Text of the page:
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I have some rules in my routing tables that the kernel automatically adds when I configure an interface on my host.

$ ip route show table local
broadcast 10.0.0.0 dev eth1 proto kernel scope link src 10.0.0.3
local 10.0.0.3 dev eth1 proto kernel scope host src 10.0.0.3
broadcast 10.0.0.255 dev eth1 proto kernel scope link src 10.0.0.3


$ ip route show table main
default via 10.0.0.3 dev eth1
10.0.0.0/24 dev eth1 proto kernel scope link src 10.0.0.3

I'm trying to understand how Linux routing works, and I cannot figure out the purpose of the two broadcast entries in the local routing table. For instance, in my understanding, a packet directed to 10.0.0.5 is routed according to the second rule in the main routing table, and not according to rules in the local table.

Then, what packets are actually routed according to those broadcast rules? When these two rules are used?

Moreover, are the two "broadcast rules" in the local table /32?

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Your understanding that a packet directed to 10.0.0.5 is routed by the second rule in the main routing table is correct.

In addition to sending a packet to a single destination (unicast), the Internet Protocol (IP) also allows to send a packet to all receivers on a particular part (segment) of a physical network (broadcast). This is used for example by DHCP clients: They basically broadcast a message "hello, I'm here, I need an IP address" to all locally connected computers behind a network interface, and the computer with the DHCP server will respond. For e.g. Ethernet, there are broadcasts on layer 2 (i.e., just the Ethernet frame).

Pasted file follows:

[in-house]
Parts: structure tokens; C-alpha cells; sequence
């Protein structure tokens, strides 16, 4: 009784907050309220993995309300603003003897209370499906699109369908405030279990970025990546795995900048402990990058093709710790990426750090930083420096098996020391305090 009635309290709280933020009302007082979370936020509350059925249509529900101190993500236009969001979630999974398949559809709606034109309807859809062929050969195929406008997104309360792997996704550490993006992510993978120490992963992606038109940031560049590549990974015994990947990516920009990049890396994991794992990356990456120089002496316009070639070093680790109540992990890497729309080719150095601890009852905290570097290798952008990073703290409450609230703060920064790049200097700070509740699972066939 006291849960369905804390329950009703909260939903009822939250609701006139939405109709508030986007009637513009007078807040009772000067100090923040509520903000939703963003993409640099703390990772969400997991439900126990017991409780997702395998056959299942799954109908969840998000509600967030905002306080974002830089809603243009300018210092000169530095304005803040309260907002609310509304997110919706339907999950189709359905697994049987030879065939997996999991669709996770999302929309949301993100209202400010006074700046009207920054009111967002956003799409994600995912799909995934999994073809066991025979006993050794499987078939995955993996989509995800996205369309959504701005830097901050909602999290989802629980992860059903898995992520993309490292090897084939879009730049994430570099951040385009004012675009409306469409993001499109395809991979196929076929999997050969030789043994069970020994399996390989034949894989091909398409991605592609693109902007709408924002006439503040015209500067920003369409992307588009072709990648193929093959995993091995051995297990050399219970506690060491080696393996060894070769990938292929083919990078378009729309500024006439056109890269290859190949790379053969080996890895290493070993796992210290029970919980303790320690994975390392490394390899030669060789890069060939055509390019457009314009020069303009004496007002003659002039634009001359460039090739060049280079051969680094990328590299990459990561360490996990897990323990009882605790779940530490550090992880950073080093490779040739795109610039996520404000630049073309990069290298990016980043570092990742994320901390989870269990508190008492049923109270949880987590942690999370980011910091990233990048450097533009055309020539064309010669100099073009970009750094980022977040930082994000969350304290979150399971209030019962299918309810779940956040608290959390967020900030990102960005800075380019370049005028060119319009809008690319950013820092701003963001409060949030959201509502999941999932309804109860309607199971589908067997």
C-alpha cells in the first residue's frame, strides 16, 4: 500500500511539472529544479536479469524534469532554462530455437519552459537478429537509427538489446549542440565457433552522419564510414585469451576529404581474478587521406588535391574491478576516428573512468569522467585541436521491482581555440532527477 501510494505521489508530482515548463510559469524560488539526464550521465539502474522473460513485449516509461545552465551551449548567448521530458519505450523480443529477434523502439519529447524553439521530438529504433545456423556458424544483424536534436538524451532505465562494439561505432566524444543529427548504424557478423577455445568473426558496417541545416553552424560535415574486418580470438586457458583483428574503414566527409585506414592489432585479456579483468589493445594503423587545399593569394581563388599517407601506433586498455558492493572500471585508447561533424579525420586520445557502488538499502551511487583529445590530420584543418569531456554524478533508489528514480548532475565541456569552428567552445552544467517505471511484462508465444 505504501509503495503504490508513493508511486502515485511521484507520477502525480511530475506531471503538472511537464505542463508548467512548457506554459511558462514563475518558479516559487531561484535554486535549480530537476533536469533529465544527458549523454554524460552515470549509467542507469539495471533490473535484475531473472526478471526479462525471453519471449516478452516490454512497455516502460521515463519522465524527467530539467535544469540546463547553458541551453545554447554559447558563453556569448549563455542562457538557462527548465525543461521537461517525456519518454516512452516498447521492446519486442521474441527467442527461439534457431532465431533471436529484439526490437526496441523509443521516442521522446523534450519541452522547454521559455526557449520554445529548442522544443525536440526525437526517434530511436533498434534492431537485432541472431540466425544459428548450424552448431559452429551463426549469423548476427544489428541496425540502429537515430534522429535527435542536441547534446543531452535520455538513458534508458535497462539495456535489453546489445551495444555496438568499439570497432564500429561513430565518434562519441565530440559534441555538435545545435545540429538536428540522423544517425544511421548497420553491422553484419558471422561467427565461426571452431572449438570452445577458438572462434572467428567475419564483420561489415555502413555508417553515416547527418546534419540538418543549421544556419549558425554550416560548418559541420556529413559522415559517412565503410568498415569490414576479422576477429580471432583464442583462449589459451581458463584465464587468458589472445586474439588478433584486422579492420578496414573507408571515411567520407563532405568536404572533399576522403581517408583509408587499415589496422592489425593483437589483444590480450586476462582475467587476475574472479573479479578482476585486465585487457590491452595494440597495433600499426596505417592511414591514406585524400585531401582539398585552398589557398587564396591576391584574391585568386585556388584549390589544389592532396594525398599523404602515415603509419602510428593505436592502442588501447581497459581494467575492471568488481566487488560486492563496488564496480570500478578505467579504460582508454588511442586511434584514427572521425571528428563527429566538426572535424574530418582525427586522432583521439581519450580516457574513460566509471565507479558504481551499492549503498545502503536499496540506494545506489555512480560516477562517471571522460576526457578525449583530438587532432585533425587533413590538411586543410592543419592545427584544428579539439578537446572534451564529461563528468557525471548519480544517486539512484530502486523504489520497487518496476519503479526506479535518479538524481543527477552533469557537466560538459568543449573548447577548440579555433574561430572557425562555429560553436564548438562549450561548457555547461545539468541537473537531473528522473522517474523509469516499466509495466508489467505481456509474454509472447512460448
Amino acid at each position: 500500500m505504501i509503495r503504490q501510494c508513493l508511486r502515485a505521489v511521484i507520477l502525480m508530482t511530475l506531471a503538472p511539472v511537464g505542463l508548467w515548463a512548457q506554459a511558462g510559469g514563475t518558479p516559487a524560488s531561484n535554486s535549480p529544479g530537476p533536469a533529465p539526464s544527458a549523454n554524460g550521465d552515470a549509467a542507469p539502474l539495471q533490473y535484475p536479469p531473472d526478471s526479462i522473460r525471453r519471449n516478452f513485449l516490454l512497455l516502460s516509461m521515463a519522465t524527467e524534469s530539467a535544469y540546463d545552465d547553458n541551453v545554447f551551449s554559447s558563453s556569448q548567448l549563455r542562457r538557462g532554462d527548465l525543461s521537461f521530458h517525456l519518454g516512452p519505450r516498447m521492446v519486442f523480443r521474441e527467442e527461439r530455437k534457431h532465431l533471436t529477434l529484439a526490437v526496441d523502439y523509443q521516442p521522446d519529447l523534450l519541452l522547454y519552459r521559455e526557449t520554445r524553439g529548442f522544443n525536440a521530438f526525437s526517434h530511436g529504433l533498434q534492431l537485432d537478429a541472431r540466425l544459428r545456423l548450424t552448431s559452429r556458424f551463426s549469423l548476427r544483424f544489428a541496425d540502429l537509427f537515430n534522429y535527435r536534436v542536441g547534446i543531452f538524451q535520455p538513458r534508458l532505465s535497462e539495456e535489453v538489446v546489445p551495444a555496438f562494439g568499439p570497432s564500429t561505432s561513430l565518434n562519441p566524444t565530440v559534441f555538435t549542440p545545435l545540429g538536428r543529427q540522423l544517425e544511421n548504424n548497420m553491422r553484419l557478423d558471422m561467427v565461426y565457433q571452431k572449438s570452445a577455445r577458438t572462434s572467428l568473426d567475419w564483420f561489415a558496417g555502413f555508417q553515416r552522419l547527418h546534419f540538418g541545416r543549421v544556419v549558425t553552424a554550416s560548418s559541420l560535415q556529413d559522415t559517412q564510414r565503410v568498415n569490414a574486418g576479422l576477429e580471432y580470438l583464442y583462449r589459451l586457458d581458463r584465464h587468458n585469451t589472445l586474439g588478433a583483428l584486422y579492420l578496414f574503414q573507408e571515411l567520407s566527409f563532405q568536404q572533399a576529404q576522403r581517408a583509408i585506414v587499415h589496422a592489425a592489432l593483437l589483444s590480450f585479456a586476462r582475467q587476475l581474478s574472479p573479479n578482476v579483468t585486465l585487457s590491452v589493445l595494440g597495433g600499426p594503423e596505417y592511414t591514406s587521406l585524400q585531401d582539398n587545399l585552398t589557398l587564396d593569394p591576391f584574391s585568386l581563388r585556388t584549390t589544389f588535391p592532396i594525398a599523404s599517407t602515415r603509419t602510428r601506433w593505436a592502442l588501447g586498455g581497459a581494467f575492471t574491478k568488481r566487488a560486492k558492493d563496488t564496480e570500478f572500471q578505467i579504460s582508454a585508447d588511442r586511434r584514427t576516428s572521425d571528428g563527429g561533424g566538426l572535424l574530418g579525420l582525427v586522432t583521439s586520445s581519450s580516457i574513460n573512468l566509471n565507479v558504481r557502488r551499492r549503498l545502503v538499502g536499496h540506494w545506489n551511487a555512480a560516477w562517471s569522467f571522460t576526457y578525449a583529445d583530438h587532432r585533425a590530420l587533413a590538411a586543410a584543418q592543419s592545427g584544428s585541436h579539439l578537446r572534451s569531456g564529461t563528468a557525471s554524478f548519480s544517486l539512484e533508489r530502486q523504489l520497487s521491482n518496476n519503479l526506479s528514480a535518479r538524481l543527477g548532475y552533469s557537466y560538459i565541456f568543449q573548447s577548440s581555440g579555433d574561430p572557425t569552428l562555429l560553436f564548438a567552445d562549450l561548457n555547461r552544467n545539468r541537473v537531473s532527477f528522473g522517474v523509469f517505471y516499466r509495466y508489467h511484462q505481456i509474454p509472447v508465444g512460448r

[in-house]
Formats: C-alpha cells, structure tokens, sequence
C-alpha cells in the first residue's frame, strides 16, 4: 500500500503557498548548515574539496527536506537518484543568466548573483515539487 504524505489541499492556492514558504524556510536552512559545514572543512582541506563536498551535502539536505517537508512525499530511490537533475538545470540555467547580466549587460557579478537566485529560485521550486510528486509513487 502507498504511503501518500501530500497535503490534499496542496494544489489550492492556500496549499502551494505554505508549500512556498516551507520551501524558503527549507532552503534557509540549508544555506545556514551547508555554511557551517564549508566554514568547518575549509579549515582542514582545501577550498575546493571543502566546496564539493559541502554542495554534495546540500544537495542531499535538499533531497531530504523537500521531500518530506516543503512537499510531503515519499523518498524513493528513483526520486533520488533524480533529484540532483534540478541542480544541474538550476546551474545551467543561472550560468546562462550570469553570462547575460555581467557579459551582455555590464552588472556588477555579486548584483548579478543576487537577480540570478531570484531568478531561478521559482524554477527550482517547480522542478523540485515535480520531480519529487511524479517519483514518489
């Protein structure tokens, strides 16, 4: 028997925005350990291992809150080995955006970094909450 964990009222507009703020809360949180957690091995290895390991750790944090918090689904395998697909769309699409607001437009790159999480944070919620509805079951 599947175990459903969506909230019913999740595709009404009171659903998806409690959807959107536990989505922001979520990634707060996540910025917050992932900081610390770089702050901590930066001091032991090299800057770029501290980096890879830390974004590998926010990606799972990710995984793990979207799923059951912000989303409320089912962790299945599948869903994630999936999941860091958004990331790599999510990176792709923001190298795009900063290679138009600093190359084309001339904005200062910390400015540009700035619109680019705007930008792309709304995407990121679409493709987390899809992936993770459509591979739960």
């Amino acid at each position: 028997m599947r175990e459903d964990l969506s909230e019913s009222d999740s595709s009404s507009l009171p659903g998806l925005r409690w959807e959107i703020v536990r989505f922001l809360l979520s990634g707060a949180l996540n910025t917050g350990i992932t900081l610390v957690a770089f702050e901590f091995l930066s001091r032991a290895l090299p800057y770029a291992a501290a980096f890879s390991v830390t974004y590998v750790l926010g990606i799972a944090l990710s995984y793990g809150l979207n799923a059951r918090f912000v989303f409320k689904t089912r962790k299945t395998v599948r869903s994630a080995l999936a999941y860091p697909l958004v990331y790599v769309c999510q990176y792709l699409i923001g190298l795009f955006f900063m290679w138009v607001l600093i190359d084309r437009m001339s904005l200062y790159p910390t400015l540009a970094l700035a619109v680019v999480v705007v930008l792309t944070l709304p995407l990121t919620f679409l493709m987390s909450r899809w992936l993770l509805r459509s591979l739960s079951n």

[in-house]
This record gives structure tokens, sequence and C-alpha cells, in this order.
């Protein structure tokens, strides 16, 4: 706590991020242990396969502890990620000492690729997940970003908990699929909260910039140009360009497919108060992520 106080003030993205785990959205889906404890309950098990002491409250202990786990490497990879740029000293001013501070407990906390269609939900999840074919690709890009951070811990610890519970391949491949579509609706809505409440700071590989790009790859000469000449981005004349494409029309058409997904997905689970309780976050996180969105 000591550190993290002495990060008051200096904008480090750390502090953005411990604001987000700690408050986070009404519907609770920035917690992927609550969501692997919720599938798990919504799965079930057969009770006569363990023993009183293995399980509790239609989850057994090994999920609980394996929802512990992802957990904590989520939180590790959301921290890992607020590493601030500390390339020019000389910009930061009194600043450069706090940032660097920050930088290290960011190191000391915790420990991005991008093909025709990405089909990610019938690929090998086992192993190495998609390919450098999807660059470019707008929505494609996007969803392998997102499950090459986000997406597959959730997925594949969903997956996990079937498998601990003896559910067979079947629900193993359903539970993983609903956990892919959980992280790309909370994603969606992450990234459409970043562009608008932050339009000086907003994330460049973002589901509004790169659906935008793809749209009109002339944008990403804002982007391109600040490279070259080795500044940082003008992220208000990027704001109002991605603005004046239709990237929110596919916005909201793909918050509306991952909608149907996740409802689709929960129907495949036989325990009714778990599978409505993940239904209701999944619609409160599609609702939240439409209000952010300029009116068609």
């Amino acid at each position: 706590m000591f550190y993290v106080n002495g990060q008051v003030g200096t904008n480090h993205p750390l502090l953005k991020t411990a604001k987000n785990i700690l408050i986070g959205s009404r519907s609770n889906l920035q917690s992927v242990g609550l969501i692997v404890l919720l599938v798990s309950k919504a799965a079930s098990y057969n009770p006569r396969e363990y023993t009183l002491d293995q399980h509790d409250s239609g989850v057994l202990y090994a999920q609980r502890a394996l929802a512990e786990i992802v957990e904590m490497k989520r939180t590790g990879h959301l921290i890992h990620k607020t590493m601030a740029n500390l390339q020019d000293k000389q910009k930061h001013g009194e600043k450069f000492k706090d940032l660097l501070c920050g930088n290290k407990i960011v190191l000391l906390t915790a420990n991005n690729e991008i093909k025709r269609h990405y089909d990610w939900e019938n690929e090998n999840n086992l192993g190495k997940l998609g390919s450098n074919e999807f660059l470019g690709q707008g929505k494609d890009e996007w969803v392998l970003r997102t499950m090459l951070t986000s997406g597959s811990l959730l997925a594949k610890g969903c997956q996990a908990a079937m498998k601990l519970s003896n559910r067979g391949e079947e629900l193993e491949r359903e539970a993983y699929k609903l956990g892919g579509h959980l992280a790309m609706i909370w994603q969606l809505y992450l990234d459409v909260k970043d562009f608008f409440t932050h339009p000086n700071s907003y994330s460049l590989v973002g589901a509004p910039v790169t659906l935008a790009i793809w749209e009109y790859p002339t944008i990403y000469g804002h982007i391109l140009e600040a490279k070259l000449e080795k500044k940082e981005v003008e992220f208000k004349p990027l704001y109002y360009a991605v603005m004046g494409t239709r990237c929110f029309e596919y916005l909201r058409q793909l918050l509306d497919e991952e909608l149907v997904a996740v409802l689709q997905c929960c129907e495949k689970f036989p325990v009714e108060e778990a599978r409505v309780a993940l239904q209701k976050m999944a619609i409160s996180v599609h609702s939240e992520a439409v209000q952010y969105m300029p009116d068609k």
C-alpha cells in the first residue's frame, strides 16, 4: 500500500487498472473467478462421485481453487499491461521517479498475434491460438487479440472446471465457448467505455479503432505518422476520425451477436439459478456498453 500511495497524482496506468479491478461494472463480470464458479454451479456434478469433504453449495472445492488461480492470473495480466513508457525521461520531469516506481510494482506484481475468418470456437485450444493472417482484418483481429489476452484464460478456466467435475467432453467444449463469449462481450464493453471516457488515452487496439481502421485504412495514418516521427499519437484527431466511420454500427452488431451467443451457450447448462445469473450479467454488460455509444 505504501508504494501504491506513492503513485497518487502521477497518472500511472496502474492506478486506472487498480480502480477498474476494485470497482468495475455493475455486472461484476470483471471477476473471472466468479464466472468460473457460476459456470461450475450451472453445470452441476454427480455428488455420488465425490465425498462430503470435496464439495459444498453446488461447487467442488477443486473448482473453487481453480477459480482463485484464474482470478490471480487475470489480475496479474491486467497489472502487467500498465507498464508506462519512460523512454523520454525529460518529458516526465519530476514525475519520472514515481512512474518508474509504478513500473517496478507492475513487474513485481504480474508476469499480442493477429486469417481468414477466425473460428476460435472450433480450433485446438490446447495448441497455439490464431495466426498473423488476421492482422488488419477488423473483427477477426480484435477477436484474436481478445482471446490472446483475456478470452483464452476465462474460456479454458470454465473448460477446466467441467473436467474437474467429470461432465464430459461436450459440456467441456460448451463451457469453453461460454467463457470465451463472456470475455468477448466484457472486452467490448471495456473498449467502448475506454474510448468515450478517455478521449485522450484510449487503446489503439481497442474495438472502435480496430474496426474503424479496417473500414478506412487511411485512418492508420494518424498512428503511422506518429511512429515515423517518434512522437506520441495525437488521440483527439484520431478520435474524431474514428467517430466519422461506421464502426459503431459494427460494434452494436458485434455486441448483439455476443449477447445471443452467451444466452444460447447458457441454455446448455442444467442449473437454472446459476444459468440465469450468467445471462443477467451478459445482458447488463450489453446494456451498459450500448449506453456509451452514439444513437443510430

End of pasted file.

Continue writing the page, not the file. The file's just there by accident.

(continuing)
The highest address in a subnet is reserved as broadcast address. So in the subnet 10.0.0.0/24, this address will be 10.0.0.255. It can be thought of as a /32 address, but I prefer to think of it as a special address in a subnet.

The local table contains these broadcast addresses, one for each network interface (note the scope link, i.e. it reaches only receivers on the segment behind this link).

They also contain the network address (the lowest address in a subnet) as a broadcast address. I'm not sure exactly why, and other documentation also doesn't seem to be sure:

The network address and broadcast address are both entered as broadcast type addresses on the interface to which they have been bound. Conceptually, there is significance to the distinction between a network and broadcast address, but practically, they are treated analogously, by other networking gear as well as the linux kernel.

I read this as "some programs will attempt to use the network address instead of the proper broadcast address, and we are lenient and allow them to do this". But this is my personal interpretation.

  • Thanks for your answer!! Do you know if there's a way to find out how many times a route has been used? – ica May 19 '17 at 10:26
  • There are packet counters in iptables, but you'll probably have to duplicate the routing table entries there. Though I guess one could to that with a script. – dirkt May 19 '17 at 13:04

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